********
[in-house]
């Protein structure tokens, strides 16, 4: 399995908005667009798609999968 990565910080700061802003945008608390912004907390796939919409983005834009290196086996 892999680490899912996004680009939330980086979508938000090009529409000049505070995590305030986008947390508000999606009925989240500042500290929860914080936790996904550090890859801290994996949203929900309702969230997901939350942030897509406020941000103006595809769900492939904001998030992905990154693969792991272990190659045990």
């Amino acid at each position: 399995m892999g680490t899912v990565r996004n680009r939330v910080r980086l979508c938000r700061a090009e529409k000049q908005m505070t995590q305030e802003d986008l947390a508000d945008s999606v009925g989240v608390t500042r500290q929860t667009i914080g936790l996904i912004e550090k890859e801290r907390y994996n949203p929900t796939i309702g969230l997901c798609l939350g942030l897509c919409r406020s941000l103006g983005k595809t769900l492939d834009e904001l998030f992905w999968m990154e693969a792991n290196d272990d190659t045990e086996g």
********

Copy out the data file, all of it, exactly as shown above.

[in-house]
């Protein structure tokens, strides 16, 4: 399995908005667009798609999968 990565910080700061802003945008608390912004907390796939919409983005834009290196086996 892999680490899912996004680009939330980086979508938000090009529409000049505070995590305030986008947390508000999606009925989240500042500290929860914080936790996904550090890859801290994996949203929900309702969230997901939350942030897509406020941000103006595809769900492939904001998030992905990154693969792991272990190659045990």
């Amino acid at each position: 399995m892999g680490t899912v990565r996004n680009r939330v910080r980086l979508c938000r700061a090009e529409k000049q908005m505070t995590q305030e802003d986008l947390a508000d945008s999606v009925g989240v608390t500042r500290q929860t667009i914080g936790l996904i912004e550090k890859e801290r907390y994996n949203p929900t796939i309702g969230l997901c798609l939350g942030l897509c919409r406020s941000l103006g983005k595809t769900l492939d834009e904001l998030f992905w999968m990154e693969a792991n290196d272990d190659t045990e086996g």